FEMA Spends $4 Billion on Floodplain Buyouts, Demolishing 50,000 Homes Since 1989

FEMA's $4B floodplain buyout program helps communities adapt to climate change by removing homes from high-risk areas, but the process can be controversial and impact housing needs.

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FEMA Spends $4 Billion on Floodplain Buyouts, Demolishing 50,000 Homes Since 1989

FEMA Spends $4 Billion on Floodplain Buyouts, Demolishing 50,000 Homes Since 1989

The Federal Emergency Management Agency (FEMA) has spent approximately $4 billion to purchase and demolish 45,000 to 50,000 flood-prone homes since 1989 through its floodplain buyout program. The properties, which are often severely damaged by flooding, are voluntarily sold by homeowners and permanently converted into public land to reduce the risk and impact of future floods.

FEMA's Hazard Mitigation Grant Program supports local and state governments in buying these homes, demolishing them, and turning the properties into open space or parks. The program covers 75% of the buyout funding, with the remaining 25% coming from state, local, and community funds. Homeowners receive the pre-flood fair market value of their properties, and the acquired land is then preserved as public open space, preventing any future development and reducing the potential for flood damage.

Why this matters: Floodplain buyouts serve as an important tool in managing flood risks and building more resilient communities across the United States. By removing homes from high-risk areas and converting the land into open space, the program helps to mitigate the devastating effects of flooding on individuals and communities.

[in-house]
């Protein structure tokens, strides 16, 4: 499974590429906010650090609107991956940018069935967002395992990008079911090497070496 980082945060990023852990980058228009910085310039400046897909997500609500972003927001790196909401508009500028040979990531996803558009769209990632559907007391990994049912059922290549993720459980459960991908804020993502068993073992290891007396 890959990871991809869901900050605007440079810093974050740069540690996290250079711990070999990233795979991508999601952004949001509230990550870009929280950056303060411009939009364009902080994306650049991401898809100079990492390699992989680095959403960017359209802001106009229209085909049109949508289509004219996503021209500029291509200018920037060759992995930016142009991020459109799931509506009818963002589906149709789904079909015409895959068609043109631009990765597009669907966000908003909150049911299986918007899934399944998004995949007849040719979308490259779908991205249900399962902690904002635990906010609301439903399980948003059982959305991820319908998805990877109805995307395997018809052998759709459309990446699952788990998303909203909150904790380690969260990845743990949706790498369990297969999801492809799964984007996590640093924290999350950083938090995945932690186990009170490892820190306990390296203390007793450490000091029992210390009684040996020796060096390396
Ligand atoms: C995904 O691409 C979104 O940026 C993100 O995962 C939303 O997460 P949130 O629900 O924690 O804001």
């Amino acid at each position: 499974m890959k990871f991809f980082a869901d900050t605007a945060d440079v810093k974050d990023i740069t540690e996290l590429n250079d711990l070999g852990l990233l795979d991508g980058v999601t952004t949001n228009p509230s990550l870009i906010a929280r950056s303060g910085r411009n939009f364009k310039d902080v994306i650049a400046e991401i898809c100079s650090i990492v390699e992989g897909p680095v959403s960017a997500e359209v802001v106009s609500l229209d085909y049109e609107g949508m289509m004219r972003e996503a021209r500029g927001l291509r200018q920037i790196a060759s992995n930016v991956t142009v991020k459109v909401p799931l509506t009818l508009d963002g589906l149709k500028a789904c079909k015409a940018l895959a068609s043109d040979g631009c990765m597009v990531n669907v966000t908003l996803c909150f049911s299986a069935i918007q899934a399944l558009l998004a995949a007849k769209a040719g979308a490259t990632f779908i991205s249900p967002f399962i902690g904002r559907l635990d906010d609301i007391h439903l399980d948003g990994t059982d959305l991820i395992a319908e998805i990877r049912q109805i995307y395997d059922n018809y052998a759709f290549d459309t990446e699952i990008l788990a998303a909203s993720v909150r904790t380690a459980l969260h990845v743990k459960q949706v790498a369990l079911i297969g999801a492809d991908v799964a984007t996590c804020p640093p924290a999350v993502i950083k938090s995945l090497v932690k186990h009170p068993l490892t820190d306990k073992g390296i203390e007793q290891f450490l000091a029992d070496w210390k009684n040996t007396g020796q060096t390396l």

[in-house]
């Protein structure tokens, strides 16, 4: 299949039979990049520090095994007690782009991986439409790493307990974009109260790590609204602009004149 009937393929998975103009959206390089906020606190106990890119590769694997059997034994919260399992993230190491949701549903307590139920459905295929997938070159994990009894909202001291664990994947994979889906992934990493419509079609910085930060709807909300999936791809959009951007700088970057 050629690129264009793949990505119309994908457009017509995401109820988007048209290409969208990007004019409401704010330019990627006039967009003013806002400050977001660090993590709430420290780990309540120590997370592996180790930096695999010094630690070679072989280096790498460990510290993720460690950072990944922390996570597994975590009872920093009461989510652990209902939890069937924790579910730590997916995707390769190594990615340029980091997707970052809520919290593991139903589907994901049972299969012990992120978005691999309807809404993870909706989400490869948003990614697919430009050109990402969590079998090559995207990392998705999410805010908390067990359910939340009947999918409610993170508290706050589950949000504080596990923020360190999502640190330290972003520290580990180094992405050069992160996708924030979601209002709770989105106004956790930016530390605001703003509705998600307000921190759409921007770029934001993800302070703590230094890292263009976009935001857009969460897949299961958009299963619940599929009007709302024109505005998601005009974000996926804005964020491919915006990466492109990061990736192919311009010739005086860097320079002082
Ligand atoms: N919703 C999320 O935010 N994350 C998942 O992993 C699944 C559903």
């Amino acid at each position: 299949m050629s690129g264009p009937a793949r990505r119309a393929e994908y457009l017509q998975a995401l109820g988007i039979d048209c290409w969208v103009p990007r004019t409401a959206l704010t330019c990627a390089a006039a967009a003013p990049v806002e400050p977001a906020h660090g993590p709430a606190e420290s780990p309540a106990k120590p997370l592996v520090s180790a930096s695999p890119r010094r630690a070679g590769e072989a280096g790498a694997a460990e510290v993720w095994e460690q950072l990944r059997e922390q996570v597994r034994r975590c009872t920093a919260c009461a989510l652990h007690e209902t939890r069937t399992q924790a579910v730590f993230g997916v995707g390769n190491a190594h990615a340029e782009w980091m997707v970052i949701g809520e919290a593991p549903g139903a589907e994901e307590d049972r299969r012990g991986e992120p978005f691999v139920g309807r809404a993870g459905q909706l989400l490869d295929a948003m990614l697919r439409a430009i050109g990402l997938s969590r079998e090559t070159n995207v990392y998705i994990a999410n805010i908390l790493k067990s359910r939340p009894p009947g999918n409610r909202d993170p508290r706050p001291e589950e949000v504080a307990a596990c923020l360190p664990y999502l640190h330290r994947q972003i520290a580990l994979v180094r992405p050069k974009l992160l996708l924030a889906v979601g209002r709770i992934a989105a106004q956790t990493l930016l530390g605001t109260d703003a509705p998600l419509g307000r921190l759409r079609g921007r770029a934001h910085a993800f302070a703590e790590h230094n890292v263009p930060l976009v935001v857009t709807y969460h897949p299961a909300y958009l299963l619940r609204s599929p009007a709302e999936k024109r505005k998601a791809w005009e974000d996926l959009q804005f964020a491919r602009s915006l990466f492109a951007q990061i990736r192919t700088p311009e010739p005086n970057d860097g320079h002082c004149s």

While floodplain buyouts can help homeowners move out of harm's way and create open spaces that absorb floodwaters, the process can be controversial and time-consuming, often taking 2-5 years. Experts say that although buyouts can benefit homeowners, they can also lead to issues like blight and community fragmentation if not implemented properly. The buyouts are happening as the U.S. faces a housing shortage, raising questions about how to balance housing needs and climate change adaptation.

Andrea Jones, a homeowner who participated in a floodplain buyout, used the proceeds from selling her flood-prone home to purchase a new one outside the floodplain. However, her monthly mortgage has now doubled compared to her previous home. Despite the challenges, FEMA's floodplain buyout program continues to be a critical tool in reducing flood risks and helping communities adapt to the increasing threats posed by climate change.

Key Takeaways

  • FEMA has spent $4B to buy and demolish 45,000-50,000 flood-prone homes since 1989.
  • Buyout program covers 75% of costs, with 25% from state/local funds; homeowners get pre-flood value.
  • Buyouts convert properties to open space, reducing flood risks but can lead to blight and fragmentation.
  • Buyouts help homeowners move out of harm's way but may double monthly mortgage costs.
  • Buyout program is a critical tool for climate adaptation but faces challenges balancing housing needs.